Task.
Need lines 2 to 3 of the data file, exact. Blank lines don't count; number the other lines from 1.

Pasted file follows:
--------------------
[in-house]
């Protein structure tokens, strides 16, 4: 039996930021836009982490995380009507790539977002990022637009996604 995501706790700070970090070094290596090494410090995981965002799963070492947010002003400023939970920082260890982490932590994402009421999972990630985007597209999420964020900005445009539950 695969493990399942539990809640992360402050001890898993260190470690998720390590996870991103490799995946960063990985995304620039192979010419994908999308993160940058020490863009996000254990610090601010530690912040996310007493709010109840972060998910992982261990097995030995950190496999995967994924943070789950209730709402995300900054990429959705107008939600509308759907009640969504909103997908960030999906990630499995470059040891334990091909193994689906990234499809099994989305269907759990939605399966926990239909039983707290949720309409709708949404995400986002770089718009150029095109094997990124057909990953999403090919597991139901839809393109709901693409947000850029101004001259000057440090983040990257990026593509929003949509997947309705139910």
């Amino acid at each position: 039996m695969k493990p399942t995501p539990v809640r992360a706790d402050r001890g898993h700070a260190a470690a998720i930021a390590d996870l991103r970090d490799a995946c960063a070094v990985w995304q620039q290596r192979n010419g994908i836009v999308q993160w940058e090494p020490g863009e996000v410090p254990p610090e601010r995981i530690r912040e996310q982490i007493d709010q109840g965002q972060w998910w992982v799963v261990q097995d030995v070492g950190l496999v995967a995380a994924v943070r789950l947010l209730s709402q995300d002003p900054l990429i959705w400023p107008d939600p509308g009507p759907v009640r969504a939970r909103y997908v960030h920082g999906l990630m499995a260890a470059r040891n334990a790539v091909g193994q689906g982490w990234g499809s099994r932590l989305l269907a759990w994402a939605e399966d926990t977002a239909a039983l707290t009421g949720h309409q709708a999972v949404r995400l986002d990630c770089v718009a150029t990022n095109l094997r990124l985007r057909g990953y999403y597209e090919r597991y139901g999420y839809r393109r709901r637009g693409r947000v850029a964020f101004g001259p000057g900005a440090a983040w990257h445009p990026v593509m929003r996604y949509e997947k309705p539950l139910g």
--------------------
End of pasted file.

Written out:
């Protein structure tokens, strides 16, 4: 039996930021836009982490995380009507790539977002990022637009996604 995501706790700070970090070094290596090494410090995981965002799963070492947010002003400023939970920082260890982490932590994402009421999972990630985007597209999420964020900005445009539950 695969493990399942539990809640992360402050001890898993260190470690998720390590996870991103490799995946960063990985995304620039192979010419994908999308993160940058020490863009996000254990610090601010530690912040996310007493709010109840972060998910992982261990097995030995950190496999995967994924943070789950209730709402995300900054990429959705107008939600509308759907009640969504909103997908960030999906990630499995470059040891334990091909193994689906990234499809099994989305269907759990939605399966926990239909039983707290949720309409709708949404995400986002770089718009150029095109094997990124057909990953999403090919597991139901839809393109709901693409947000850029101004001259000057440090983040990257990026593509929003949509997947309705139910």
């Amino acid at each position: 039996m695969k493990p399942t995501p539990v809640r992360a706790d402050r001890g898993h700070a260190a470690a998720i930021a390590d996870l991103r970090d490799a995946c960063a070094v990985w995304q620039q290596r192979n010419g994908i836009v999308q993160w940058e090494p020490g863009e996000v410090p254990p610090e601010r995981i530690r912040e996310q982490i007493d709010q109840g965002q972060w998910w992982v799963v261990q097995d030995v070492g950190l496999v995967a995380a994924v943070r789950l947010l209730s709402q995300d002003p900054l990429i959705w400023p107008d939600p509308g009507p759907v009640r969504a939970r909103y997908v960030h920082g999906l990630m499995a260890a470059r040891n334990a790539v091909g193994q689906g982490w990234g499809s099994r932590l989305l269907a759990w994402a939605e399966d926990t977002a239909a039983l707290t009421g949720h309409q709708a999972v949404r995400l986002d990630c770089v718009a150029t990022n095109l094997r990124l985007r057909g990953y999403y597209e090919r597991y139901g999420y839809r393109r709901r637009g693409r947000v850029a964020f101004g001259p000057g900005a440090a983040w990257h445009p990026v593509m929003r996604y949509e997947k309705p539950l139910g």